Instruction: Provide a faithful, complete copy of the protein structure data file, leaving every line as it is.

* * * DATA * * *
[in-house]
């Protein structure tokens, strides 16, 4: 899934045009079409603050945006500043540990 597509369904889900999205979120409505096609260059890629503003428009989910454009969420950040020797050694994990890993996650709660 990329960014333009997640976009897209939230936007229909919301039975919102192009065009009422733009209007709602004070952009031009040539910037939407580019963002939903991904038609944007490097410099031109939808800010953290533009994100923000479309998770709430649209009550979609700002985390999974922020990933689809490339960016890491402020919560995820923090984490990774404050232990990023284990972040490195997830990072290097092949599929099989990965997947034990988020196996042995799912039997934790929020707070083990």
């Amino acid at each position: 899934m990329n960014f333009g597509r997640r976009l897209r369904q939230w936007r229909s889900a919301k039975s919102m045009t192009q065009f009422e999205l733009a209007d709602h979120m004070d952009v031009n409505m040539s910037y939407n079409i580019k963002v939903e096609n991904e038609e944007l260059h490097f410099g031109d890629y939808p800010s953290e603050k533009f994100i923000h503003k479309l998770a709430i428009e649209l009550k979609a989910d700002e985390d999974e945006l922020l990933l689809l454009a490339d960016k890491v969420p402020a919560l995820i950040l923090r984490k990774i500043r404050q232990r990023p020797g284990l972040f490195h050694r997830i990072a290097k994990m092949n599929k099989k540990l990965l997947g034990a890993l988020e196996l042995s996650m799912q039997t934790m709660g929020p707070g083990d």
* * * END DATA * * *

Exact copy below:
[in-house]
């Protein structure tokens, strides 16, 4: 899934045009079409603050945006500043540990 597509369904889900999205979120409505096609260059890629503003428009989910454009969420950040020797050694994990890993996650709660 990329960014333009997640976009897209939230936007229909919301039975919102192009065009009422733009209007709602004070952009031009040539910037939407580019963002939903991904038609944007490097410099031109939808800010953290533009994100923000479309998770709430649209009550979609700002985390999974922020990933689809490339960016890491402020919560995820923090984490990774404050232990990023284990972040490195997830990072290097092949599929099989990965997947034990988020196996042995799912039997934790929020707070083990």
């Amino acid at each position: 899934m990329n960014f333009g597509r997640r976009l897209r369904q939230w936007r229909s889900a919301k039975s919102m045009t192009q065009f009422e999205l733009a209007d709602h979120m004070d952009v031009n409505m040539s910037y939407n079409i580019k963002v939903e096609n991904e038609e944007l260059h490097f410099g031109d890629y939808p800010s953290e603050k533009f994100i923000h503003k479309l998770a709430i428009e649209l009550k979609a989910d700002e985390d999974e945006l922020l990933l689809l454009a490339d960016k890491v969420p402020a919560l995820i950040l923090r984490k990774i500043r404050q232990r990023p020797g284990l972040f490195h050694r997830i990072a290097k994990m092949n599929k099989k540990l990965l997947g034990a890993l988020e196996l042995s996650m799912q039997t934790m709660g929020p707070g083990d």